The Royal Visit – as it happened – part two

The Order of Service for Passion Sunday

When the ‘Official group from the UK’ visited St. Clement’s Church on Saturday 16th January 2010 in order to begin planning the details of this Royal Visit, I was asked  what form our normal 11am Sunday service took. I replied that, as it was the only service we had on a Sunday, it was a service of Holy Communion or ‘Sung Eucharist’ as we normally call it. I was then asked how long the service lasted and I replied that it was normally around an hour and a quarter.

The emphasis of all our discussions was the desire that the Royal Couple should be able to join with the regular congregation for their normal Sunday service. However, I was asked whether, because of certain timetabling constraints, I could keep the service to about an hour and I gave the assurance that, with a little bit of judicious trimming it would be perfectly possible. It was on this basis that I planned the liturgy for the day together with an appropriate emphasis on it being Passion Sunday.

Therefore, it came as a considerable disappointment when in the late afternoon of Thursday 11th March, I received a phone call asking that, because of time constraints, the Church service should be non-eucharistic. It was further suggested that in order for me to fulfil the requirements of Canon Law, the ‘Ministry of the Sacrament’ could then follow shortly afterwards as a separate service for all who wanted to stay on and receive Communion.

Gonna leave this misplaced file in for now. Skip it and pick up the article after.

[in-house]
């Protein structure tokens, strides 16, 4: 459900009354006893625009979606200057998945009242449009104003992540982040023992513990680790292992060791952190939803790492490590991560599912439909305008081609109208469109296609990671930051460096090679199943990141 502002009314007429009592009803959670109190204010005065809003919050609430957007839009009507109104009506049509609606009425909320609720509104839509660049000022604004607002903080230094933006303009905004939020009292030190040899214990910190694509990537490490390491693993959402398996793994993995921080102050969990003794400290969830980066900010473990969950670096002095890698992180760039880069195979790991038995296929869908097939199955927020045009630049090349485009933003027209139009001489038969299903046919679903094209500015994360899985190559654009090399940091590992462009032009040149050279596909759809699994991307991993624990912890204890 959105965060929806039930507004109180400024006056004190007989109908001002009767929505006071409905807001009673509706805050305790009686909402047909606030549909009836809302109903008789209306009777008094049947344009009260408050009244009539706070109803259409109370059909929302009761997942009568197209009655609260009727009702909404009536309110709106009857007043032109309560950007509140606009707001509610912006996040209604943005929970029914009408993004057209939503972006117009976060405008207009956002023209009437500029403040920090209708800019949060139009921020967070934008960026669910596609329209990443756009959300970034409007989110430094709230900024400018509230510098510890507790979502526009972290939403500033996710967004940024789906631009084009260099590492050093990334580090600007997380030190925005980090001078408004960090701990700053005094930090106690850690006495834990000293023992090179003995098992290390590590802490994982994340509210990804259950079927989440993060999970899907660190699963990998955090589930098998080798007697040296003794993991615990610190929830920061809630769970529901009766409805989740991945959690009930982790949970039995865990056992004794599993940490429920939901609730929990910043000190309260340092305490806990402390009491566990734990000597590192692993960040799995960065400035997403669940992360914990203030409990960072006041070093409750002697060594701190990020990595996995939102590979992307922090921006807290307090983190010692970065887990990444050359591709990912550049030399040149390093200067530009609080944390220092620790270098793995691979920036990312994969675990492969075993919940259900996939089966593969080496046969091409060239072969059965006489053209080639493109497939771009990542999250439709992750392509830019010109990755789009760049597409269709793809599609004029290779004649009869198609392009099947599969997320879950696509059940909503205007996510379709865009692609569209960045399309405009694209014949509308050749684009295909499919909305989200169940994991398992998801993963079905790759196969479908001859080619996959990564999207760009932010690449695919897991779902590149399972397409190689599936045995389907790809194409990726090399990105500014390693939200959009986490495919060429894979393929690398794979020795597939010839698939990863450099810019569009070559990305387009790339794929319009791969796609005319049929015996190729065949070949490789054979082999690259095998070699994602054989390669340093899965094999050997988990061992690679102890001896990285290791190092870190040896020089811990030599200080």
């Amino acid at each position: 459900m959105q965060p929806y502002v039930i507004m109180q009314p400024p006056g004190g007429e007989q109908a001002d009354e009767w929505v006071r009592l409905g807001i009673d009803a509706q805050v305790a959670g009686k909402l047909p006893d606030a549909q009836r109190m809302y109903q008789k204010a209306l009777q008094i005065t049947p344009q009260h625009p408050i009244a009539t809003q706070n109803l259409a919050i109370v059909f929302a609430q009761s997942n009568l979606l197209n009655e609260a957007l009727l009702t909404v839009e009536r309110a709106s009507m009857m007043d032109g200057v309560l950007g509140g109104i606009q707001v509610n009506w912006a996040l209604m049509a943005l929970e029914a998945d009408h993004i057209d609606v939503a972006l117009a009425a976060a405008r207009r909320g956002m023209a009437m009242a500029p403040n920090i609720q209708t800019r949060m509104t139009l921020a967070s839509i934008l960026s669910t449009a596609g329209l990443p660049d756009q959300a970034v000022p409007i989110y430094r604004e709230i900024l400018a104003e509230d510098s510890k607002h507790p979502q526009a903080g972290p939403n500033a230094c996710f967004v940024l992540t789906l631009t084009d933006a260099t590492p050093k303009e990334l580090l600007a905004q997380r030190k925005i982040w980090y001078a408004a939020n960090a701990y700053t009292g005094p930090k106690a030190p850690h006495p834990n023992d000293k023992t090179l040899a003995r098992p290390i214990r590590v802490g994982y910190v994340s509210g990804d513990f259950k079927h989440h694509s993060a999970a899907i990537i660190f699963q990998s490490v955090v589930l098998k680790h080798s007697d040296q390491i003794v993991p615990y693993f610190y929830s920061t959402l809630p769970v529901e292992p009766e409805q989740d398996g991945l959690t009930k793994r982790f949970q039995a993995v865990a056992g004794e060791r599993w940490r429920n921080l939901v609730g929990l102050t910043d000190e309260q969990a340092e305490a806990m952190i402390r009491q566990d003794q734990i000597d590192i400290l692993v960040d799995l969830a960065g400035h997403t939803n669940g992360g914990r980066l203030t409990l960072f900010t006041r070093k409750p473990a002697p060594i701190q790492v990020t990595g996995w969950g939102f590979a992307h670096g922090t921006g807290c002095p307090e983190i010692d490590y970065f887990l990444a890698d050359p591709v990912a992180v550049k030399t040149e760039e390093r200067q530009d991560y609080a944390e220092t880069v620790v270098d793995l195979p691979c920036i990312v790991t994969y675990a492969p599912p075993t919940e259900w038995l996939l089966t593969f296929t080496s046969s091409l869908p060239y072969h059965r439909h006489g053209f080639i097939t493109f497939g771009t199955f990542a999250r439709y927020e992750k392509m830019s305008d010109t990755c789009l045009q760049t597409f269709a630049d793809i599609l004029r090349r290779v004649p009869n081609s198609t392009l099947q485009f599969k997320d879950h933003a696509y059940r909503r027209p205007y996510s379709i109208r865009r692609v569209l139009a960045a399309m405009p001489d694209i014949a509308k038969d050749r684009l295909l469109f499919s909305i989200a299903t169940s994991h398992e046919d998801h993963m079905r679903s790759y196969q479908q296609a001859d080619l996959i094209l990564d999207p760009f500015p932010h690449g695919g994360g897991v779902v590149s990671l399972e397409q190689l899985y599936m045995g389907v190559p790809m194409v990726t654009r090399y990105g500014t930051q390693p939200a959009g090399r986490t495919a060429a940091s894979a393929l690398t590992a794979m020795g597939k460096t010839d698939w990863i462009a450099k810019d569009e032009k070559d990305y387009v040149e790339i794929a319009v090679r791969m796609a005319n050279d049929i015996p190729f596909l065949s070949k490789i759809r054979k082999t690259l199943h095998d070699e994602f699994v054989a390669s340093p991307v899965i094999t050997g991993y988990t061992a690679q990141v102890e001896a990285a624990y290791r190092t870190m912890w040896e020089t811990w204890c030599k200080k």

Therefore the service attended by our Royal Visitors was a Service of the Word but it included all the elements that would have been in our normal Sung Eucharist from the beginning of the service stopping short of the Peace. We had the set Bible Readings, four hymns, Gerry led our Intercessions and I preached. And as it was,  we completed all of this in just over forty-five minutes,

In the end, everybody seemed to enjoy both services. Prince Charles in particular obviously enjoyed the hymns. And the vast majority of people stayed after the Royal Party departed, for the celebration of the Eucharist. Many of them also came on to Coffee Hour in Klimentská 18 including all of the Dutch young people.

I complained in a previous post about the lack of coverage of the Royal Visit to Poland, Hungary and the Czech Republic by the BBC in particular, as well as by much of the British media. However, with great delight Gerry Turner phoned me this morning alert me to this article and photograph that has appeared in this morning’s ‘Daily Telegraph’. I have to say that it is a ‘first’ for me to have my photo appear in a British national newspaper.

As always, one can pick holes in what the journalist has reported. To say in the sub-title, that we were joined by two ‘unexpected worshippers’, is somewhat exaggerated. I’ve known for two months and the whole congregation has known for over two weeks that our Royal Visitors were coming. The congregation is far from being just ‘British and American ex-pats’. Each Sunday, the number of nationalities in the congregation always runs into double figures. The Czech Republic always likes to be described as being part of ‘Central Europe’ rather than ‘Eastern Europe’. And our Sunday School is for children who are 4+ and upwards in age not ‘three and four-year-olds’.

As for the closing quote, Gerry agrees he used the word ‘chuffed’ though not exactly in the manner that it is reported. However, it certainly true, that the Americans who rebelled against and kicked out Prince Charles’ forbears, were some of people most thrilled by the presence of our Royal Visitors at St. Clements last Sunday!

10 comments to The Royal Visit – as it happened – part two

  • June Taylor

    Glad everything went OK but I’ve been done. On reading that you were in today’s Telegraph, I went out and bought one,in order to keep a hard copy, only to discover that you were not in it. On re-reading the item, I realized that it was only posted at 7am today and therefore too late for my edition